A few years ago, I would never have put myself down as the ‘travelling’ type. My late teens carried the assumption I would meet a Nice Boy, use my decent grades to chase down a high-flying career and eventually incorporate some children into the mix, most likely accompanied by a Volvo estate and a Labrador. And maybe I will do all of these things. Just not yet.
After graduating from the University of East Anglia, I found adjusting my expectations to reality quite difficult. Armed with a first class honours, obviously I would be gliding effortlessly into a swanky graduate scheme and moving to London, rather than continuing in my current administrative role full-time and living back with my parents in sleepy St Ives.
That’s the problem with types; you can spend your whole life thinking you’re one sort of person only to find out actually, you were wrong. I surprised myself aged sixteen when I actually followed through on my outlandish notions of getting my nose pierced, I surprised myself when after mocking the ‘gap yahs’ of those around me, I backpacked through Thailand and Australia and said all the same clichéd things. And meant them all too. Just before my twentieth birthday, I had grown unhappy with my weight and signed myself up for a half marathon in the unlikely hope that I might train for it and lose a few pounds, doubting always that I would even make the start line. I shocked myself when I stuck religiously to the training schedule, astounded myself when I ran it and petrified myself when I finished it. Before long, I had completed my first marathon in Paris even though I’m just not of those people who likes running. All of the best things that I have done have come from doing something that terrified me.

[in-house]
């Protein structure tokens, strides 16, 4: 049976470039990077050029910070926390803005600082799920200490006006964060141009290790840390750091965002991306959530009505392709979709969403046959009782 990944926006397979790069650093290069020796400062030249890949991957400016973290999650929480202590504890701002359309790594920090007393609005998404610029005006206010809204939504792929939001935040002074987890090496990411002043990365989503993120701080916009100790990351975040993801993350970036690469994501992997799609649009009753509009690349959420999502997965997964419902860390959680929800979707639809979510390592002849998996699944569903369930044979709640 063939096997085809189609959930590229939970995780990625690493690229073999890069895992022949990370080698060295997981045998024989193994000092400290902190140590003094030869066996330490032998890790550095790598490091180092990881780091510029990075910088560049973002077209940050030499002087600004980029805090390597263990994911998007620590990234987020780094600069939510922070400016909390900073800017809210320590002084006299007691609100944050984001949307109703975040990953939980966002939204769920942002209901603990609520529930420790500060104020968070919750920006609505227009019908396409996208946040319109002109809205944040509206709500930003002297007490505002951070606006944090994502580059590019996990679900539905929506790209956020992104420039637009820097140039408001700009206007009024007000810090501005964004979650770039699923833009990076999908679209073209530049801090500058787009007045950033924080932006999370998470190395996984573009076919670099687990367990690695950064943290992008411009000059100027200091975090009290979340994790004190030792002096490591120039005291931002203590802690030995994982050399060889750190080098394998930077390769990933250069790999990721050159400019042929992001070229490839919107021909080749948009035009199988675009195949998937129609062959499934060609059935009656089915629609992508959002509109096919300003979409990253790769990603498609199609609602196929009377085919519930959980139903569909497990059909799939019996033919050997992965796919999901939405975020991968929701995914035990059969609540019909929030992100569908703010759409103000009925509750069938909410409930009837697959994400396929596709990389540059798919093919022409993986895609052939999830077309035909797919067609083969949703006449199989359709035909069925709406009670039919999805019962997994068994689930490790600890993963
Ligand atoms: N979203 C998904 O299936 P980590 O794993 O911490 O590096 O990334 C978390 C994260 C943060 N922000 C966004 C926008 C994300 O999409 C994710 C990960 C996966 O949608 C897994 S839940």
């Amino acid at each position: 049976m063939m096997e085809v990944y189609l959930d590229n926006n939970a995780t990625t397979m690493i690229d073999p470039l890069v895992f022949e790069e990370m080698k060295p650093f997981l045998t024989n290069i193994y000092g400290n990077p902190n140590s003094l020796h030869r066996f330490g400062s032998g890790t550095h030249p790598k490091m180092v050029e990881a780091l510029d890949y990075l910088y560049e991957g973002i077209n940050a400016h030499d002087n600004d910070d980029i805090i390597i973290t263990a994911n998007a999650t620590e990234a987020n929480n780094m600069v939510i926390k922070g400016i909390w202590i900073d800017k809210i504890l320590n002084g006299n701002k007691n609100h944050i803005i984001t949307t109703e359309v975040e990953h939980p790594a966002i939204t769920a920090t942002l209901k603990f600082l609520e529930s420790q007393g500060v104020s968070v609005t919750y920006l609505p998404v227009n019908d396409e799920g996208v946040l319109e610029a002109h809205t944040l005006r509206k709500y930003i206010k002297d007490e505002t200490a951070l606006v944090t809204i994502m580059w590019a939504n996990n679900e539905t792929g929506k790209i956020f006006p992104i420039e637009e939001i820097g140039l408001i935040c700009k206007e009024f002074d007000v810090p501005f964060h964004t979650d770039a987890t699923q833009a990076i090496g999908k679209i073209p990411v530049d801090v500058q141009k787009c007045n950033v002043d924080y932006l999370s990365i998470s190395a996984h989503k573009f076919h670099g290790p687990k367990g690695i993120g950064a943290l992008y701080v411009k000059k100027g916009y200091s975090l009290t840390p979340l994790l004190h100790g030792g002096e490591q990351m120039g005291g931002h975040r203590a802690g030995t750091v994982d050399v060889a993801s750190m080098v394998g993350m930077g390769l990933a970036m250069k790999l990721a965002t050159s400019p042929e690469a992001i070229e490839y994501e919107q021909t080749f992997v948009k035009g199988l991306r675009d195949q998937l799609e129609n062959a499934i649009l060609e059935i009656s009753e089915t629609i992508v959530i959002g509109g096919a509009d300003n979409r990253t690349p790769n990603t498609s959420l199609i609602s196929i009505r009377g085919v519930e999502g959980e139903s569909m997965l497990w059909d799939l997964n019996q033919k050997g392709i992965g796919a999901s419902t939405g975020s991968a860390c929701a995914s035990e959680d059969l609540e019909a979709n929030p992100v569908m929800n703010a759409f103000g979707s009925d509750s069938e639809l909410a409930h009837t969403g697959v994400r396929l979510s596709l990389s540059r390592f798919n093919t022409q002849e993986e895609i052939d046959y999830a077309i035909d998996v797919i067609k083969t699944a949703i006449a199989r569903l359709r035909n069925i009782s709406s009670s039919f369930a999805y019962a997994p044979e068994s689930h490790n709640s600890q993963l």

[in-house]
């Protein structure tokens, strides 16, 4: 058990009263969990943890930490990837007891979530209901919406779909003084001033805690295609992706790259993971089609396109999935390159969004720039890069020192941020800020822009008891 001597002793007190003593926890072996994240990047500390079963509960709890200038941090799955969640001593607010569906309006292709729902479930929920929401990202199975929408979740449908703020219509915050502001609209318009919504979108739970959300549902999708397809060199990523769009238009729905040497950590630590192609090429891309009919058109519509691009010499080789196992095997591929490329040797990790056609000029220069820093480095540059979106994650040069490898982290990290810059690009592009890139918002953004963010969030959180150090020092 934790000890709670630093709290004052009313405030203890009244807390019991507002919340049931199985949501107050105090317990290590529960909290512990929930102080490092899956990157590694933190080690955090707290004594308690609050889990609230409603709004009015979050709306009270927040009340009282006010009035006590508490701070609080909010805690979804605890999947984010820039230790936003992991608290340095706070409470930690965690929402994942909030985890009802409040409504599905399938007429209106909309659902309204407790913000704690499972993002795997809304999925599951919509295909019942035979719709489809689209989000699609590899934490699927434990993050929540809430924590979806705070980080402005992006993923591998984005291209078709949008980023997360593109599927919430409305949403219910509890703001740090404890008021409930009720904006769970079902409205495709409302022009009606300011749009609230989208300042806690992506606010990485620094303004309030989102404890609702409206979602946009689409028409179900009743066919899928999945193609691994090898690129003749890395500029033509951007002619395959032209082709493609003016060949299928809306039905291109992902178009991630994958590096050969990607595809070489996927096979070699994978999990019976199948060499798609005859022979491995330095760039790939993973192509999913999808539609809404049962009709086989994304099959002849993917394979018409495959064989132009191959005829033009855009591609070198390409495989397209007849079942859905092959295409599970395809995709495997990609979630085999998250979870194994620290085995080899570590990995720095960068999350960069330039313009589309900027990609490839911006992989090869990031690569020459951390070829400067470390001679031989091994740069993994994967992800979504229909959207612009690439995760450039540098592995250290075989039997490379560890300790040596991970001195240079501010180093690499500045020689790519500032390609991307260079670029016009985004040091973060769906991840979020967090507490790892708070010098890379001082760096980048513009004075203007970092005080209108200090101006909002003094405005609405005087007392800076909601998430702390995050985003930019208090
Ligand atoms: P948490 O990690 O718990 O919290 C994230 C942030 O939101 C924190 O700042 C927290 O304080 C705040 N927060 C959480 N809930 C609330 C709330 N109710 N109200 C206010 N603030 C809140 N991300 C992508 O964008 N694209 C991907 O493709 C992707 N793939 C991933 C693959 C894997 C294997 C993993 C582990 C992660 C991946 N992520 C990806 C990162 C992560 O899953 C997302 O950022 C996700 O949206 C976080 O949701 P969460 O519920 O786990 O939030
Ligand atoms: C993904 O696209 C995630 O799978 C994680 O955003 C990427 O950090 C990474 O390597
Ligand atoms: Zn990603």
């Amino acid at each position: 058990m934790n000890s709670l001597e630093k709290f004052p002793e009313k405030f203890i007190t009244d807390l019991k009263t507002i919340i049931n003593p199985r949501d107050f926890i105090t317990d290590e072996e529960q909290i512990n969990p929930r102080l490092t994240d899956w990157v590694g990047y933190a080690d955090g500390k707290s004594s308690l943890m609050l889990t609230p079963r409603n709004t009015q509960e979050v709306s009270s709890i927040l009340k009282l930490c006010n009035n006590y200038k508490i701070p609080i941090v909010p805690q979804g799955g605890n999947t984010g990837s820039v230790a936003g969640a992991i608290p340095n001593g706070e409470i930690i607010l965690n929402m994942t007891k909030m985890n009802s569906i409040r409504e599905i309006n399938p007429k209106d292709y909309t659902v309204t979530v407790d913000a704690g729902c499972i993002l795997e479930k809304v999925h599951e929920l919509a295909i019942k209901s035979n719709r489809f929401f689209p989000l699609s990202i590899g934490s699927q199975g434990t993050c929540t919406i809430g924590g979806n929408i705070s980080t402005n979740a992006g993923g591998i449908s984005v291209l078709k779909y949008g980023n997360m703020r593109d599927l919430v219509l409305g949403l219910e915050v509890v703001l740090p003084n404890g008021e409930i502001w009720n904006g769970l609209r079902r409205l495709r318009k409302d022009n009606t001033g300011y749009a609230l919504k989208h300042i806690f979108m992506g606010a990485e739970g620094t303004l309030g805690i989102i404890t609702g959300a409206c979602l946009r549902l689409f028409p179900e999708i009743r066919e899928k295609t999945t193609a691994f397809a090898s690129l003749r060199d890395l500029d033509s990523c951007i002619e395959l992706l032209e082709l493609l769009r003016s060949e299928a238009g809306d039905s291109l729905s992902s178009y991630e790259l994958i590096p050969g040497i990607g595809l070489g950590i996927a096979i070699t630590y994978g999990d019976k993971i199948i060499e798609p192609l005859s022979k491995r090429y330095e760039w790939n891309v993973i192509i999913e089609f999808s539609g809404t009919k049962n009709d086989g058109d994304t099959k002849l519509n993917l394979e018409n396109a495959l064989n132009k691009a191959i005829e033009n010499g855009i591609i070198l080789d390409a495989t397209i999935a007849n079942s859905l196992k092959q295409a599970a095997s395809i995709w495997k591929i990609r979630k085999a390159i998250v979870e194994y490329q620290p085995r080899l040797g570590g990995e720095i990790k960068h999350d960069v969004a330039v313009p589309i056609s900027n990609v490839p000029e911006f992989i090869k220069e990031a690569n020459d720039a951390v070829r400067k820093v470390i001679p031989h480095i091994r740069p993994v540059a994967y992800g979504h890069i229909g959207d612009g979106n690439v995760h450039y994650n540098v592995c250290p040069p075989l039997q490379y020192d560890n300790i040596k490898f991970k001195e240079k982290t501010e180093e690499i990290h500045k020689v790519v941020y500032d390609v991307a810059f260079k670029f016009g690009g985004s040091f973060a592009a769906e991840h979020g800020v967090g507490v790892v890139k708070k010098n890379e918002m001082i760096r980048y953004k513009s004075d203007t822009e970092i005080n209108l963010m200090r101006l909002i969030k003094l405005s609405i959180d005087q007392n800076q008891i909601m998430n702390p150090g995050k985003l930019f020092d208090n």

And that right there is my justification for abandoning a steady job, amazing friends and hilarious family in January 2016 and moving to New Zealand with my friend, Char. Without making myself sound like your elderly grandfather, if there’s one thing I have learned during my miniscule chunk of time on this planet, it’s not the value of a plan, but the value of deviating from it when necessary. I don’t think it really matters what sort of person you think you are, because life doesn’t really tend to take it into account when dishing out the destinies.
I was diagnosed with polycystic ovaries a few months ago, which may or may not make the aforementioned 2.4 kids plan a little problematic to pursue. Being a hope-for-the-best sort of condition, this was a little hard to swallow. I can’t choose if this condition will affect me in later life, nor can I choose if I am worrying over absolutely nothing, but I can choose to quit my job, and get on a plane halfway round the world with my mate. None of us can choose to be healthy nor lucky, but we can decide to be brave and kind and grateful and a tad ridiculous in all our other choices.
‘For what it’s worth, it’s never too late to be who you want to be. I hope you live a life that you’re proud of. And if you find that you’re not, I hope you have the strength to start over.’ – F. Scott Fitzgerald.